Allowed - aloud

From Hull AWE
Jump to: navigation, search

Allowed and aloud are two words that sound exactly the same, IPA: /ə ˈlaʊd/. Their different meanings are shown in their different spellings. (They are homophones.)

  • aloud is an adverb connected with 'loud'. It means "with a voice that can be heard", and it is used with such verbs as 'to read' and 'to think', where it is the opposite of 'quietly'. A teacher might read aloud to a class, particularly in a primary school. Students, like all readers, should not read aloud in Libraries.

There is a newspaper cartoon showing a notice beside a river saying "No fishing aloud." The joke here is that the person who put the sign up has made a mistake. The correct form should be (and often is, in real life) "No fishing allowed." To add to the joke, of course, fishermen - like librarians - do not like noise. They should fish silently, not 'aloud.'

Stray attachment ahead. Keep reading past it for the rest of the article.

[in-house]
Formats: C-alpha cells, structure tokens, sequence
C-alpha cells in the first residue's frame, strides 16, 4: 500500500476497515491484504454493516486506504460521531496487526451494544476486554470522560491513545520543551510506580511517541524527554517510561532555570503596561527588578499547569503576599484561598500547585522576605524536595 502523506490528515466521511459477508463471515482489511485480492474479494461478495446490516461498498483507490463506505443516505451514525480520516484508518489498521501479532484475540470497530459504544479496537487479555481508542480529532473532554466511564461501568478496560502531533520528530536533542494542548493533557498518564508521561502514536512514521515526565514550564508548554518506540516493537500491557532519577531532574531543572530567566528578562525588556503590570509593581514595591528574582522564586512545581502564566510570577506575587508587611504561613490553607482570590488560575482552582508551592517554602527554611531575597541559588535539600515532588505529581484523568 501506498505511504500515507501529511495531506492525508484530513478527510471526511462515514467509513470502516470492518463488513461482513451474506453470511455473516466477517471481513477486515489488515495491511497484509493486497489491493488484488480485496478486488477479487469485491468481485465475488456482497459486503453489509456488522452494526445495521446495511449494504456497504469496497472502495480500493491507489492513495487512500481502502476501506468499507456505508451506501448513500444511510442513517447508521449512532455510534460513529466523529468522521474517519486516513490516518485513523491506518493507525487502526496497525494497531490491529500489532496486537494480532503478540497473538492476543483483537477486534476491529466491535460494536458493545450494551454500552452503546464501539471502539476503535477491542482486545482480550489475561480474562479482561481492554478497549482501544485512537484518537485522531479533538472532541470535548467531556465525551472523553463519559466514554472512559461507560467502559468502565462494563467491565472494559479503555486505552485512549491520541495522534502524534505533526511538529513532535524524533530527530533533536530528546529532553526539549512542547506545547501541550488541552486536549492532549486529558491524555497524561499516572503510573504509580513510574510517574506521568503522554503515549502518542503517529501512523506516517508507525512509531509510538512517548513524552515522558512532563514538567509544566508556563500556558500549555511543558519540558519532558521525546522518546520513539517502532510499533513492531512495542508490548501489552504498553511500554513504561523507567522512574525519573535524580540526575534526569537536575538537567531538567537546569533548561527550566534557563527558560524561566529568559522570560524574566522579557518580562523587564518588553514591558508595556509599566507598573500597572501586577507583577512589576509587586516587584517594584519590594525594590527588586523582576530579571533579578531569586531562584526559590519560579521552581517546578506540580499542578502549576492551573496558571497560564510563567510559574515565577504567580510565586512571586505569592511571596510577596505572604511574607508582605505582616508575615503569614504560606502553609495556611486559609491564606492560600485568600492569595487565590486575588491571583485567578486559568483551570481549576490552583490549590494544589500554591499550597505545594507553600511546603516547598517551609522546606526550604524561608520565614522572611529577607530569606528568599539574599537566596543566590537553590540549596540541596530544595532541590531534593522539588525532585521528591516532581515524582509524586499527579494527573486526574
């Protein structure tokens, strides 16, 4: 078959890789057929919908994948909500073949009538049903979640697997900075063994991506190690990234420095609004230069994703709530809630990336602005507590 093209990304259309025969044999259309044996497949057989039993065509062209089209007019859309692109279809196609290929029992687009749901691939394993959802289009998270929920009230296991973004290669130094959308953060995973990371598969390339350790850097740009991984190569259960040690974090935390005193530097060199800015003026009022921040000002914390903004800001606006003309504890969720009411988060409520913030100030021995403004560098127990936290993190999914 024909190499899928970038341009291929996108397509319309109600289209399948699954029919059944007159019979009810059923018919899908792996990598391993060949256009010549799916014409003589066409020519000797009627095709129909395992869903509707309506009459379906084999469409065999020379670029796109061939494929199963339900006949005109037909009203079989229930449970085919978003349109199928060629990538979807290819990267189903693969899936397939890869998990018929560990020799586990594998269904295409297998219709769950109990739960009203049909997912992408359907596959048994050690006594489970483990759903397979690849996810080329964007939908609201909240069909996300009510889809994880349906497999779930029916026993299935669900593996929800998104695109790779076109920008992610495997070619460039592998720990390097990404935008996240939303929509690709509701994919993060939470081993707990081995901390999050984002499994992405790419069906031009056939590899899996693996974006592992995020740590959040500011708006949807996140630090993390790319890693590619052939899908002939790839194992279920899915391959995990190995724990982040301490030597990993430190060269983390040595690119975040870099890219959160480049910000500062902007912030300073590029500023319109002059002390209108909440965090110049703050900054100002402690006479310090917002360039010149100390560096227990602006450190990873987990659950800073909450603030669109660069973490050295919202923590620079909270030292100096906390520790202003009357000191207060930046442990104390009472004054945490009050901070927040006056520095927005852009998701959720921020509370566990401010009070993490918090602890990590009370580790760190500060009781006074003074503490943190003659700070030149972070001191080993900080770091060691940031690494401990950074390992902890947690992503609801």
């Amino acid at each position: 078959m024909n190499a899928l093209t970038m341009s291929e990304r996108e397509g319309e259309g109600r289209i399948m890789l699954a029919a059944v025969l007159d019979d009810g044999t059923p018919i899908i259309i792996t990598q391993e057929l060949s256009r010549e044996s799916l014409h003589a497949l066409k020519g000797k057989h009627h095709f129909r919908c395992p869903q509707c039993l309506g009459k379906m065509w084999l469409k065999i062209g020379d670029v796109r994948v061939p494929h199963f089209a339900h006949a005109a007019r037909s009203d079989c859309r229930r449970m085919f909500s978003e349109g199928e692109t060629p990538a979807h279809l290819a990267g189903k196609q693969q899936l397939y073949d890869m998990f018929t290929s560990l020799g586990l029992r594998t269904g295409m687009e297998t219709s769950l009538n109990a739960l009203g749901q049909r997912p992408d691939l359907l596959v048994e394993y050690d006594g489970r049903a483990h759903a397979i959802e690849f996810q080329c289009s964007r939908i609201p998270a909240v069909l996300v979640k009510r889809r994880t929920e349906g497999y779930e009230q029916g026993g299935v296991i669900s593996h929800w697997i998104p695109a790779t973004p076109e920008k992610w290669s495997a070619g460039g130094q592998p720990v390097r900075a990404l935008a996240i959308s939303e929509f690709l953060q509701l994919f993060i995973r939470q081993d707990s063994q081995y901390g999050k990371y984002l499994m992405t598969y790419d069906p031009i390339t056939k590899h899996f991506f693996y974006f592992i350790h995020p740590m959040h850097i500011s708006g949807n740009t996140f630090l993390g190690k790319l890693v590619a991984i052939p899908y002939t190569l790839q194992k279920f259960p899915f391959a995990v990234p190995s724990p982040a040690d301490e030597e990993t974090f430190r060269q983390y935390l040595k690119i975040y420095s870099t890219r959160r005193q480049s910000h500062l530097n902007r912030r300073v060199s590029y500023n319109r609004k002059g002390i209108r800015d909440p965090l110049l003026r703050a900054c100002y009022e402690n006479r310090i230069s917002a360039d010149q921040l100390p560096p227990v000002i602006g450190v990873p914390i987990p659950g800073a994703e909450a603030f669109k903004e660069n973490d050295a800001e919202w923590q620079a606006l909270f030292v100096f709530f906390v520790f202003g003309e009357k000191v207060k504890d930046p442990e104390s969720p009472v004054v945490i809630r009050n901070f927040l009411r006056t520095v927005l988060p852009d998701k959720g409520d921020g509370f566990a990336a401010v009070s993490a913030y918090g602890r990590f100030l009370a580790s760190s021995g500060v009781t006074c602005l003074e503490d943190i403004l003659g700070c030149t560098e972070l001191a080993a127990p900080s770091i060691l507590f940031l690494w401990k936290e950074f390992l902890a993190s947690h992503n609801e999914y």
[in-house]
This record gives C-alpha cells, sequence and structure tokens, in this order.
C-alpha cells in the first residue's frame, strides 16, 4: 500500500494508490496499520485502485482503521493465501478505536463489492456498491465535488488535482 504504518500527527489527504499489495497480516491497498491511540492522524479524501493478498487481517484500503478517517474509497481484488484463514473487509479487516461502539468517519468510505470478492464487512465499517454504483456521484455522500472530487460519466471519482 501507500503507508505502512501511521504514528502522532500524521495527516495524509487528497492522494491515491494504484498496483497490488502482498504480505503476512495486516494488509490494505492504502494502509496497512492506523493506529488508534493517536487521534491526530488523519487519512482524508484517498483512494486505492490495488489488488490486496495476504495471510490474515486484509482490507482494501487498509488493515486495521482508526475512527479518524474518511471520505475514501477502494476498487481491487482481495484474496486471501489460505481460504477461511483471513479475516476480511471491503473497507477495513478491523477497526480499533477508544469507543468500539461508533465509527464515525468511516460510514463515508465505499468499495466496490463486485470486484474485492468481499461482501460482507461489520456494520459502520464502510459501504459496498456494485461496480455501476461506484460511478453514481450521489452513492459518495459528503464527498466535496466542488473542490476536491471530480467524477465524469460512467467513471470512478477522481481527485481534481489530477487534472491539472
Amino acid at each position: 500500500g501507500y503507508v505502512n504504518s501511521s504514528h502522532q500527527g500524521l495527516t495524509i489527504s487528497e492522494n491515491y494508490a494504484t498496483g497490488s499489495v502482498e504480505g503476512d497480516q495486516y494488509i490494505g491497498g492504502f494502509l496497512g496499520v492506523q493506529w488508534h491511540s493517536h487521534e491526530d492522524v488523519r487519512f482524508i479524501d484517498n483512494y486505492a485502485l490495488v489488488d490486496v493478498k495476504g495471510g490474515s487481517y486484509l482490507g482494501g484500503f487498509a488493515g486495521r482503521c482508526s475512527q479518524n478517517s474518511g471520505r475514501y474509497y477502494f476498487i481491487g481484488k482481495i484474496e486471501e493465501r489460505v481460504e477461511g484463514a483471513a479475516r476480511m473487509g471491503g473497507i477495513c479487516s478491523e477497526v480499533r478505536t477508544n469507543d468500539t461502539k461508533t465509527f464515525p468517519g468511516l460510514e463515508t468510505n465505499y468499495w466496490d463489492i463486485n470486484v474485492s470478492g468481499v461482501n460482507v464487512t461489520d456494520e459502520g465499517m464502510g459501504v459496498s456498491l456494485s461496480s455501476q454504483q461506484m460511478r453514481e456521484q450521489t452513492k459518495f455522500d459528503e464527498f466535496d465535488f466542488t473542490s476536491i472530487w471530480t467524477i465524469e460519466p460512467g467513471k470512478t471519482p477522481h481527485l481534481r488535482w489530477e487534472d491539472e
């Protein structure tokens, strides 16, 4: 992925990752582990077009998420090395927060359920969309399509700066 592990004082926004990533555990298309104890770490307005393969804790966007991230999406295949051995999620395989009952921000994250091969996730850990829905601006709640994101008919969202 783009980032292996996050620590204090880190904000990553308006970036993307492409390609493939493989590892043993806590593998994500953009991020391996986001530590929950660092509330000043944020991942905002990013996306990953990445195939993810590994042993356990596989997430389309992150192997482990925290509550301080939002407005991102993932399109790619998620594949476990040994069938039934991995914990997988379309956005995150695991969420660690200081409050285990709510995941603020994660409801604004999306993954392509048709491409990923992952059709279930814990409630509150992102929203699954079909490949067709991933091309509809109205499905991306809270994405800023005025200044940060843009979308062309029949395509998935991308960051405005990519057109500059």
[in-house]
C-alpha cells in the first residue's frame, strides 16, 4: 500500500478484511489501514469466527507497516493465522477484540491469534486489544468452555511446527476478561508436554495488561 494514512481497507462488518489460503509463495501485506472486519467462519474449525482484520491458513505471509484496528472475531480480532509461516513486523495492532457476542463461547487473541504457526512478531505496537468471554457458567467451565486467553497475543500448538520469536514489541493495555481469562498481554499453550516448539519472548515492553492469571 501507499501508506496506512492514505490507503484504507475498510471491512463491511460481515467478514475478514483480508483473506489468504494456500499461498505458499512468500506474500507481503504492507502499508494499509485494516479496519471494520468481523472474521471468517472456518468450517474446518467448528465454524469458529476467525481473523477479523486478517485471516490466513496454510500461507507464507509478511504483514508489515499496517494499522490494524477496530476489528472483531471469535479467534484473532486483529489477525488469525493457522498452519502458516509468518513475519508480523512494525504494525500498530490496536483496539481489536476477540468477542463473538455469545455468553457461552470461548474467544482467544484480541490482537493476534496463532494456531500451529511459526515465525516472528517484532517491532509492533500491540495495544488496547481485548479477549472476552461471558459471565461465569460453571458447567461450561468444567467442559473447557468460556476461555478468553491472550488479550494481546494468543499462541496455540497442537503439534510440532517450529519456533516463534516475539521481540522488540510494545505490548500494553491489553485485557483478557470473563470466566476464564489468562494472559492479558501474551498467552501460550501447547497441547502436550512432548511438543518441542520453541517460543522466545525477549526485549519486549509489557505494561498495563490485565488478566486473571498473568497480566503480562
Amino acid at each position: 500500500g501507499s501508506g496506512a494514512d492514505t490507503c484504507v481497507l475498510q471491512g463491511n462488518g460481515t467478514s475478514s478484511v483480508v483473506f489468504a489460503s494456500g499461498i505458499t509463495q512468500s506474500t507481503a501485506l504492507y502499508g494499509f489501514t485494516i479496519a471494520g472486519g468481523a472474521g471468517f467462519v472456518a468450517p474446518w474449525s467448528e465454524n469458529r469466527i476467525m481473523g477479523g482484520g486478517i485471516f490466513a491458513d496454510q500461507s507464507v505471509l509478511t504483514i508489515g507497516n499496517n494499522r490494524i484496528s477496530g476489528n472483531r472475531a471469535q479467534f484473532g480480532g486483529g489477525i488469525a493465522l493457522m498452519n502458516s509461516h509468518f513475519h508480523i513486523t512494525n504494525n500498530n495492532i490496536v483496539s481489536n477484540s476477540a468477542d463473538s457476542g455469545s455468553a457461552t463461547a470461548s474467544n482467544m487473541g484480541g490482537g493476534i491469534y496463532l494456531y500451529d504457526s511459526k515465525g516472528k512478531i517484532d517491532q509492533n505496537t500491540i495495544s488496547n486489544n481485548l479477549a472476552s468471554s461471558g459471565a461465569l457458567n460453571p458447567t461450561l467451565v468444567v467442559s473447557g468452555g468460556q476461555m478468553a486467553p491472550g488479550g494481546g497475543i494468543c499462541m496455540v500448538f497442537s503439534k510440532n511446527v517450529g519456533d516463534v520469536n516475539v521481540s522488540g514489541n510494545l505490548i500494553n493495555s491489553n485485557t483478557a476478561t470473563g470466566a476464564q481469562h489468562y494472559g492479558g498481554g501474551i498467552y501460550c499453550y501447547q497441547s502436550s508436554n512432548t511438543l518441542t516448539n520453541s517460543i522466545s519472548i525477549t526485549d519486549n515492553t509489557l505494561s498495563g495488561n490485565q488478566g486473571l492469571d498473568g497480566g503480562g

The then Poet Laureate Robert Bridges pointed out these homophones in his List VII of category: Bridges homophones.